A boozy Broadway actress comes out of a 12-week cure to face the problems of her best friends as well as her needy daughter. She tries to balance the terrors of returning to work with the ... See full summary »
While searching for a small fortune of embezzled money, an ex-con, a small-time bandleader, his doting wife, and a kooky drifter find themselves being followed. Their chase takes them to ... See full summary »
Based on D.H. Lawrence's novella about two young women - sickly, chattering Jill Banford and quiet, strong Ellen March - who are trying, hopelessly, to run a chicken farm in Canada. A ... See full summary »
George Schneider is an author whose wife had just died. His brother Leo gives him the number of Jennie Malone, and somehow they hit it off, and just when things are moving along, the memory... See full summary »
A mother of two sons finds life considerably difficult on her own after the death of her beloved husband. Due to debt she must move them to Baltimore, and deal with the hardships and all ... See full summary »
Ella Connors is a single woman who gets pressured to sell her failing cattle farm to her corrupt ex suitor, Jacob Ewing. She asks for help from her neighbor, Frank Athearn. As Ella and ... See full summary »
Two hopelessly-out-of-their-class conmen attempt to pull off the largest bank heist of the nineteenth century. They gain the enmity of the most famous bank robber in the world, and the ... See full summary »
A lonely Navy sailor falls in love with a hooker and becomes a surrogate father figure for her son during an extended liberty, due to his service records being lost.Written by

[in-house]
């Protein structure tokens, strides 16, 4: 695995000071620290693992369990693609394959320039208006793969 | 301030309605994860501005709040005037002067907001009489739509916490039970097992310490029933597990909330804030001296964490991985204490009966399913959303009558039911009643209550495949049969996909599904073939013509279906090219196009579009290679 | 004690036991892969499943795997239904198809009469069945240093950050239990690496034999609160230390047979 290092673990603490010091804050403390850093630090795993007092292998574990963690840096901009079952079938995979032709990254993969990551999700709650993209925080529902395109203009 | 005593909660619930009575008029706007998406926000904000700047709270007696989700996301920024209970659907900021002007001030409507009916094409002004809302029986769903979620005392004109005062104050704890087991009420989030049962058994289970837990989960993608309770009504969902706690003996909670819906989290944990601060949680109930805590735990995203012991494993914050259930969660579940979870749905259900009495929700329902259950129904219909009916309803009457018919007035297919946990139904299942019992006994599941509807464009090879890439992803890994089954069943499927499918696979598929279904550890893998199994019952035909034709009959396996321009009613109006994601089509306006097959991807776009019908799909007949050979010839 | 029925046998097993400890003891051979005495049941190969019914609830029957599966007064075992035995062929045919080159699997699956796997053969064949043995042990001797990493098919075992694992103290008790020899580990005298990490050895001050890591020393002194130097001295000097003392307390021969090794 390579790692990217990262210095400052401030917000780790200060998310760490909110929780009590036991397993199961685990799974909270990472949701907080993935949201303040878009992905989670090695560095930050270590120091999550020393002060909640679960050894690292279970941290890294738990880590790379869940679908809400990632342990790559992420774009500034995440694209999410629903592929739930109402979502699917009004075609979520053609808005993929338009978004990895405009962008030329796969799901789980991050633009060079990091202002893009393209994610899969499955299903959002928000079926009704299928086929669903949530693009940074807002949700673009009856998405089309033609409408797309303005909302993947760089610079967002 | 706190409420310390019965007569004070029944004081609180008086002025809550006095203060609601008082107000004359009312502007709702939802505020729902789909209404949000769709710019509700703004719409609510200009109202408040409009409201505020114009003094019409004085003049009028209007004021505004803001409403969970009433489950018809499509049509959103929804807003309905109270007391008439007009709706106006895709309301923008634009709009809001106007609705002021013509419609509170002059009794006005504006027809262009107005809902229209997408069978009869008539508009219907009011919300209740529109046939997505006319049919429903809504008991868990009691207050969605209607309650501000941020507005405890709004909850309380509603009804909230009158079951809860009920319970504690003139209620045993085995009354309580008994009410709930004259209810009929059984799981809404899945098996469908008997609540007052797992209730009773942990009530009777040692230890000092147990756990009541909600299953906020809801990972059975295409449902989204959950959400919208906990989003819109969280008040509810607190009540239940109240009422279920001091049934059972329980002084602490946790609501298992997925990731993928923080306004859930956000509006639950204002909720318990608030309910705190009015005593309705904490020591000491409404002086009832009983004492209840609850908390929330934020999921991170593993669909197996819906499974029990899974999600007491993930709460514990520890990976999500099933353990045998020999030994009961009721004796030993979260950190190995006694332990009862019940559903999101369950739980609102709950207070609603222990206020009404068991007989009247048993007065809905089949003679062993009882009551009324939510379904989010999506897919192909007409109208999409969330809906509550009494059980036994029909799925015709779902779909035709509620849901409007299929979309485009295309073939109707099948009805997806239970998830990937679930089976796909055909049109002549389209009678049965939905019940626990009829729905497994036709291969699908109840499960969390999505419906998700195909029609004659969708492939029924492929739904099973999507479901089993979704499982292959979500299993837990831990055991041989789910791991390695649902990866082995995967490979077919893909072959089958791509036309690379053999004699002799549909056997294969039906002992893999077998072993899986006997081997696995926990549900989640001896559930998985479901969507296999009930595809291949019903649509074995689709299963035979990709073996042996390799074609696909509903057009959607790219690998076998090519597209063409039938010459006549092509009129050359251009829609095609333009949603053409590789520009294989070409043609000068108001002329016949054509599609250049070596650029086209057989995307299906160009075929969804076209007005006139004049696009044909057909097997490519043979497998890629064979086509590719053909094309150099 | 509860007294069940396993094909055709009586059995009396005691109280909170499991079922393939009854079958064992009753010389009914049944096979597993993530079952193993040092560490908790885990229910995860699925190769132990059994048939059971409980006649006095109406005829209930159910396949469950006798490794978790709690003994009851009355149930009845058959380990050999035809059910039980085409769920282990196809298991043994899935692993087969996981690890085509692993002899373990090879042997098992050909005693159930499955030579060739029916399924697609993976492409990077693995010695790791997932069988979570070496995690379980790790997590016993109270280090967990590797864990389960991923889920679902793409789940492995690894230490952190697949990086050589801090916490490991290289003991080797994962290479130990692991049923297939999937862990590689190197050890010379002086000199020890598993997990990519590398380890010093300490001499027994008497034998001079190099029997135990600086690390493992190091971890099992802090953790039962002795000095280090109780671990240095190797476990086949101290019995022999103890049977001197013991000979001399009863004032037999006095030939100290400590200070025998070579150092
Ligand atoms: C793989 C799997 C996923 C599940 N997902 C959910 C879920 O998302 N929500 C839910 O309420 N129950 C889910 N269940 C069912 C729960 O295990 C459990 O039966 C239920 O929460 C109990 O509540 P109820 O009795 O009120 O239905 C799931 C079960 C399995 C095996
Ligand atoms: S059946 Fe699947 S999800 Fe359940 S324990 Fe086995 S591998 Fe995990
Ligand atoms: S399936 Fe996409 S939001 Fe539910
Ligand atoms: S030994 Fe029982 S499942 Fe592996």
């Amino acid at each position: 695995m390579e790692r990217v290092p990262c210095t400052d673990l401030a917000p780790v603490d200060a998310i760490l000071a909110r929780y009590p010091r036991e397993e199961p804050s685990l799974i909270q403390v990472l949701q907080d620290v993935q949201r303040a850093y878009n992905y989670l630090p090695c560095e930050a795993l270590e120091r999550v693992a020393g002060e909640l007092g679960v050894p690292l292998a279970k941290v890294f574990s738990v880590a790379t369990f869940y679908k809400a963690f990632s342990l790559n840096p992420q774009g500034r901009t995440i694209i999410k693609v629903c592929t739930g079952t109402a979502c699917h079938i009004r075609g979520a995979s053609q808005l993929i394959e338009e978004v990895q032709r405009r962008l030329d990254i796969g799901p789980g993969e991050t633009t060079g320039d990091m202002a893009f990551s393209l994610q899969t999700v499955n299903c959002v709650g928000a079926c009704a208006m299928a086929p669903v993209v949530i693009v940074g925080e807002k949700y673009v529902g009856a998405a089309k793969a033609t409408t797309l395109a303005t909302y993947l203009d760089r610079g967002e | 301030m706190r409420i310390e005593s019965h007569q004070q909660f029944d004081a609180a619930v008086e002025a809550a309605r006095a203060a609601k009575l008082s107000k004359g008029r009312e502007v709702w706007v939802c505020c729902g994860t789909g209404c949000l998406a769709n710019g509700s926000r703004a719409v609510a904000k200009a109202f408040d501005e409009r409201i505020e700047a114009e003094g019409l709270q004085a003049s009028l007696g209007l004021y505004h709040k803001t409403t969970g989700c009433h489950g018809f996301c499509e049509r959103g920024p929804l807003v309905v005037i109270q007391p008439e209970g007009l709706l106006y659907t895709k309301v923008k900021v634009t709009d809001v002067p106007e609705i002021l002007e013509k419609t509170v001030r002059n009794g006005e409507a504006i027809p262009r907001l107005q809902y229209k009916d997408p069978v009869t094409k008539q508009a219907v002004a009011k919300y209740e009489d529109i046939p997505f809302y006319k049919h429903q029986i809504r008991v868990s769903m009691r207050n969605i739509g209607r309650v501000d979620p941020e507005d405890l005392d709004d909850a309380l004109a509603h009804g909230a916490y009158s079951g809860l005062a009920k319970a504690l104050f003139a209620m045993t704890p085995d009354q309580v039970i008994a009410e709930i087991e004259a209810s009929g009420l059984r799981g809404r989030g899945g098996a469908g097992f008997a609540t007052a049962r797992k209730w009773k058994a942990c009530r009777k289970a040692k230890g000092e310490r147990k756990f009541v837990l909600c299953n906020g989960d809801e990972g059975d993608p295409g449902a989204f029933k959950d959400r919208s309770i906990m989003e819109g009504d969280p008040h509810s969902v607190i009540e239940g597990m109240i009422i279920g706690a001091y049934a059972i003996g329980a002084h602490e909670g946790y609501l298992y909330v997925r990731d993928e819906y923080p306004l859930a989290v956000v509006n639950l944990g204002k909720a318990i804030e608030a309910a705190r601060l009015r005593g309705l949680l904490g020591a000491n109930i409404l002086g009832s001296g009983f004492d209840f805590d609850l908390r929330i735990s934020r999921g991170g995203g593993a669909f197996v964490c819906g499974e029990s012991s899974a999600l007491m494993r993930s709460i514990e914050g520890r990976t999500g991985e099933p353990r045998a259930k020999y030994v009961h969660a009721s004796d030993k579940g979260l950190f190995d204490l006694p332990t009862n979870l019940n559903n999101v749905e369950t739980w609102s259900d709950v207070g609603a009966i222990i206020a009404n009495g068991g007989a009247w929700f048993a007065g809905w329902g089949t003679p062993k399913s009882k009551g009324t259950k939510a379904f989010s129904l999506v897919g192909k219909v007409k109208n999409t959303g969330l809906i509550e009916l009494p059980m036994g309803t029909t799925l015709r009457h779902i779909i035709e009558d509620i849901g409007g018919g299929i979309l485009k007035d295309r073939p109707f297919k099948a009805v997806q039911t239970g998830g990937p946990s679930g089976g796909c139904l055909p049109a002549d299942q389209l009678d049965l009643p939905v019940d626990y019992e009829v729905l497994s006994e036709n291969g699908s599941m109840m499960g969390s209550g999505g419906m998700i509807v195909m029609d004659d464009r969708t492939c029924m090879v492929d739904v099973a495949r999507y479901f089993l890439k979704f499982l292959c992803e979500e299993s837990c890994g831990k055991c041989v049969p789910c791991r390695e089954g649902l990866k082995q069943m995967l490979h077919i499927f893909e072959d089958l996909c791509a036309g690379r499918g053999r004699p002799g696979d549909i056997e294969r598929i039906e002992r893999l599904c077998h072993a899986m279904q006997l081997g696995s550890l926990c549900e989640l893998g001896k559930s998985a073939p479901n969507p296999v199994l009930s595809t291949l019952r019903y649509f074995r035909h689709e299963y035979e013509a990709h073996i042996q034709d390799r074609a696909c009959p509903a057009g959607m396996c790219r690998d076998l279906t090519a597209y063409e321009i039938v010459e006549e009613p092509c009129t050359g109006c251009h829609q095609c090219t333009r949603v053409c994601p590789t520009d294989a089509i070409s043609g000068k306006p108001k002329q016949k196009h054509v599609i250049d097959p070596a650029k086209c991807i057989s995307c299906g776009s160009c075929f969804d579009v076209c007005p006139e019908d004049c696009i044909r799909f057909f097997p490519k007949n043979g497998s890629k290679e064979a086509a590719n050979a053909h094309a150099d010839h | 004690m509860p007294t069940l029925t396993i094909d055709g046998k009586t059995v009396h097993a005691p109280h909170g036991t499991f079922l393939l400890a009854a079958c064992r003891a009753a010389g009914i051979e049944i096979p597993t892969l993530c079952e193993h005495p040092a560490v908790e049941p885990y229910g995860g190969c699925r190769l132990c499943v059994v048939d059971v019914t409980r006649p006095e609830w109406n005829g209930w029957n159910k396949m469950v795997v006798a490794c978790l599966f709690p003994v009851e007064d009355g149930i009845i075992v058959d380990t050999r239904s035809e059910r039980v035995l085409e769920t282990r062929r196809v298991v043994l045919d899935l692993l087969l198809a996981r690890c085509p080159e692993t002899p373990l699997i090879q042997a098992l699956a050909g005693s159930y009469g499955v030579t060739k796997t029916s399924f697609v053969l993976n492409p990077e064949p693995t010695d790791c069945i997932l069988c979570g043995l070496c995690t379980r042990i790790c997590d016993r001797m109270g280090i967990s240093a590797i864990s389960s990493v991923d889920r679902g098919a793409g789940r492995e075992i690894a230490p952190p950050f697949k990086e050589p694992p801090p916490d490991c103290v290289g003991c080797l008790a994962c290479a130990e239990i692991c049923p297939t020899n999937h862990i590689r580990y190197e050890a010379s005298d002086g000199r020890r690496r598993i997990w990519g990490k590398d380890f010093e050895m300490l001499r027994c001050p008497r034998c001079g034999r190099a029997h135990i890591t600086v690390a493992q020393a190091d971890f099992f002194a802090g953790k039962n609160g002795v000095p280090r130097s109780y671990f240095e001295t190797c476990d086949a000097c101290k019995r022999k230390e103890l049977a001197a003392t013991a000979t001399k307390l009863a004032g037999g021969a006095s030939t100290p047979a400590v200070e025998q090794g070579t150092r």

Dana Luke <email@example.com>
According to an article in the June 6, 1973 edition of Variety, the U.S. Navy originally planned to assist in this production, but pulled out, objecting to the portrayal of sailors in bars cavorting with "fleet chicks". See more »
James Caan is wearing on his right shoulder rocker assigned to the USS Orlando. The only USN ship named USS Orlando was was sold for scrap 10 November 1947, 25 years before the time setting of the movie. See more »
You are so dumb you make me sick, whitey.
John Baggs Jr.:
Well I'm getting kinda fond of you too, spook.
See more »
Granted there are some literary devices which are a tad far-fetched that simply have to be accepted to allow this story to work - for one, the cavalier way in which Baggs is treated while his papers are 'lost', and for so long. None the less, this is, in the end an affecting and inspiring tale. Perhaps one of the reasons for its dubious reception here is that in this extremely cynical and selfish age people have difficulty accepting a tale about someone who assumes so much grief in order to help people ("It makes me feel good," says Baggs, simply and disarmingly.) Perhaps the world would be a better place if we could all be more like the guileless Boatswain, played by James Caan in a good-guy departure from his usual tough guy parts.
Of particular note is the fine job Eli Wallach does with the minor part of Baggs' nemesis Forshay. It's a memorable moment when Baggs, asking Forshay, as he is drummed out of the service without benefits or pension, "Where are you going? Home?", hears Forshay reply "THIS was home." The combination of sadness, bitterness, and fear of the future that Wallach puts into these three words is testimony to his power as an actor.
A bit of judicious editing might have been called for, as the movie was a tad long (cutting Paul Williams' execrable songs would have been a good place to start), but none the less it's a feel-good movie that rises above its gritty setting.
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